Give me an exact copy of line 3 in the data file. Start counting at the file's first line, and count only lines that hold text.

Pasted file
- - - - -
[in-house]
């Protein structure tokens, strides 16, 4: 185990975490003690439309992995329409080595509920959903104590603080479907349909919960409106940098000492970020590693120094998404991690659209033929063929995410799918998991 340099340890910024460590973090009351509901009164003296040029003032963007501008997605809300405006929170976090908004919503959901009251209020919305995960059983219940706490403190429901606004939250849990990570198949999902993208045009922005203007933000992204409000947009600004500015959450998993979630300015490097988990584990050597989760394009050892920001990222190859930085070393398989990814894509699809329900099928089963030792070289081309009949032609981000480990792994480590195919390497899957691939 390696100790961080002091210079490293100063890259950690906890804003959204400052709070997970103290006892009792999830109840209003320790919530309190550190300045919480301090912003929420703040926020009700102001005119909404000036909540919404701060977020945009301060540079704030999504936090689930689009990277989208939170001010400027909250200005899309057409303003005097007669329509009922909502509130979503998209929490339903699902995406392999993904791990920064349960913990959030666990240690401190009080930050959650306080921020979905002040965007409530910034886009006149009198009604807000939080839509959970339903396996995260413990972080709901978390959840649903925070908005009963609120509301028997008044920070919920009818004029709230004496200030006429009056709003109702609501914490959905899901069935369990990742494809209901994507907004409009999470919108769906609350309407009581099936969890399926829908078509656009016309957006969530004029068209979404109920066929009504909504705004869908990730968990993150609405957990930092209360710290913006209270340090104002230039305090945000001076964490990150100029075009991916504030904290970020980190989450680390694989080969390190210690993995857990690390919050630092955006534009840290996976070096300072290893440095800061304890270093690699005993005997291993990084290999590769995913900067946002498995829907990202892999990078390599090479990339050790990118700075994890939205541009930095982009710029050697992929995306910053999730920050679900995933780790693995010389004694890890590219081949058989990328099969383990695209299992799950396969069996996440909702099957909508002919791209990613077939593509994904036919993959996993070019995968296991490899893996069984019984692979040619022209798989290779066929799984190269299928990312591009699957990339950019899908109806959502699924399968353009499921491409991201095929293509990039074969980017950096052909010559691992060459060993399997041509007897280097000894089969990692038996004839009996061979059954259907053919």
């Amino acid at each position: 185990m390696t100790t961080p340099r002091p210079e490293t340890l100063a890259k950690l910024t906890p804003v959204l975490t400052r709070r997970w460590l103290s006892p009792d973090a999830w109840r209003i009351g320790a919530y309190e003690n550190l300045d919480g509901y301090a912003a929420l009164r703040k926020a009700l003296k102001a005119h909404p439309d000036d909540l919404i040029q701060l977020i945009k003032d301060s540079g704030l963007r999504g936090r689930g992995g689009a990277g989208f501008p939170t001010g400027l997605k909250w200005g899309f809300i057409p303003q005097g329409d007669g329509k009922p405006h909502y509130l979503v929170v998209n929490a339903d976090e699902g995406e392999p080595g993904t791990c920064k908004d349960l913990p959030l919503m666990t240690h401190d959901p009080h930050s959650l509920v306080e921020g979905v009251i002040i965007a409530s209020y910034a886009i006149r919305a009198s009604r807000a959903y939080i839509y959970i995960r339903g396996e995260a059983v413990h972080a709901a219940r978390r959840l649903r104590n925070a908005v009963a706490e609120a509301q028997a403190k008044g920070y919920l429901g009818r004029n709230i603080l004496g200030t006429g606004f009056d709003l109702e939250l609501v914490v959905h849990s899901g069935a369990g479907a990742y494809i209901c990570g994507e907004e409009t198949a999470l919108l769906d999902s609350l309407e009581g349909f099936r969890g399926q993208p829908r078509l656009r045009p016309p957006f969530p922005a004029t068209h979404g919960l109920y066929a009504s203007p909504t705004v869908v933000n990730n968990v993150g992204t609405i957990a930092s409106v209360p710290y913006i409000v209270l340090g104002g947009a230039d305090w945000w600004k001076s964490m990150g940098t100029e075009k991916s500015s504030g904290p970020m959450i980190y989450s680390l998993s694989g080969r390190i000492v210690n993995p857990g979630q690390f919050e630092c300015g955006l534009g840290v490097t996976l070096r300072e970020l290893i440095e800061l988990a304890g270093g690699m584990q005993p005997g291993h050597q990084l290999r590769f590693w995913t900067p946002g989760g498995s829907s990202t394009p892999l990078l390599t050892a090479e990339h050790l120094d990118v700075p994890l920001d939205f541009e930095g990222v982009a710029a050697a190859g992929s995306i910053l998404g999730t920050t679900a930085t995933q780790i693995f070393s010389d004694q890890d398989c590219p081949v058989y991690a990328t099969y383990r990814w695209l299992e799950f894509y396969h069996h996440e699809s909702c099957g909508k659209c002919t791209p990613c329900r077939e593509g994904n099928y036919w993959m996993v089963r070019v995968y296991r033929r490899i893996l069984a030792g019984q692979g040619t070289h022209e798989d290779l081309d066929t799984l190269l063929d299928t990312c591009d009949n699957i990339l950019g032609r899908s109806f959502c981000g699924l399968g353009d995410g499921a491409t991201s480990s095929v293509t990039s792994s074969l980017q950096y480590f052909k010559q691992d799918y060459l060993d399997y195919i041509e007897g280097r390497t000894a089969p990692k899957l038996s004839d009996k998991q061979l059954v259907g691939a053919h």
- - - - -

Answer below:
């Amino acid at each position: 185990m390696t100790t961080p340099r002091p210079e490293t340890l100063a890259k950690l910024t906890p804003v959204l975490t400052r709070r997970w460590l103290s006892p009792d973090a999830w109840r209003i009351g320790a919530y309190e003690n550190l300045d919480g509901y301090a912003a929420l009164r703040k926020a009700l003296k102001a005119h909404p439309d000036d909540l919404i040029q701060l977020i945009k003032d301060s540079g704030l963007r999504g936090r689930g992995g689009a990277g989208f501008p939170t001010g400027l997605k909250w200005g899309f809300i057409p303003q005097g329409d007669g329509k009922p405006h909502y509130l979503v929170v998209n929490a339903d976090e699902g995406e392999p080595g993904t791990c920064k908004d349960l913990p959030l919503m666990t240690h401190d959901p009080h930050s959650l509920v306080e921020g979905v009251i002040i965007a409530s209020y910034a886009i006149r919305a009198s009604r807000a959903y939080i839509y959970i995960r339903g396996e995260a059983v413990h972080a709901a219940r978390r959840l649903r104590n925070a908005v009963a706490e609120a509301q028997a403190k008044g920070y919920l429901g009818r004029n709230i603080l004496g200030t006429g606004f009056d709003l109702e939250l609501v914490v959905h849990s899901g069935a369990g479907a990742y494809i209901c990570g994507e907004e409009t198949a999470l919108l769906d999902s609350l309407e009581g349909f099936r969890g399926q993208p829908r078509l656009r045009p016309p957006f969530p922005a004029t068209h979404g919960l109920y066929a009504s203007p909504t705004v869908v933000n990730n968990v993150g992204t609405i957990a930092s409106v209360p710290y913006i409000v209270l340090g104002g947009a230039d305090w945000w600004k001076s964490m990150g940098t100029e075009k991916s500015s504030g904290p970020m959450i980190y989450s680390l998993s694989g080969r390190i000492v210690n993995p857990g979630q690390f919050e630092c300015g955006l534009g840290v490097t996976l070096r300072e970020l290893i440095e800061l988990a304890g270093g690699m584990q005993p005997g291993h050597q990084l290999r590769f590693w995913t900067p946002g989760g498995s829907s990202t394009p892999l990078l390599t050892a090479e990339h050790l120094d990118v700075p994890l920001d939205f541009e930095g990222v982009a710029a050697a190859g992929s995306i910053l998404g999730t920050t679900a930085t995933q780790i693995f070393s010389d004694q890890d398989c590219p081949v058989y991690a990328t099969y383990r990814w695209l299992e799950f894509y396969h069996h996440e699809s909702c099957g909508k659209c002919t791209p990613c329900r077939e593509g994904n099928y036919w993959m996993v089963r070019v995968y296991r033929r490899i893996l069984a030792g019984q692979g040619t070289h022209e798989d290779l081309d066929t799984l190269l063929d299928t990312c591009d009949n699957i990339l950019g032609r899908s109806f959502c981000g699924l399968g353009d995410g499921a491409t991201s480990s095929v293509t990039s792994s074969l980017q950096y480590f052909k010559q691992d799918y060459l060993d399997y195919i041509e007897g280097r390497t000894a089969p990692k899957l038996s004839d009996k998991q061979l059954v259907g691939a053919h």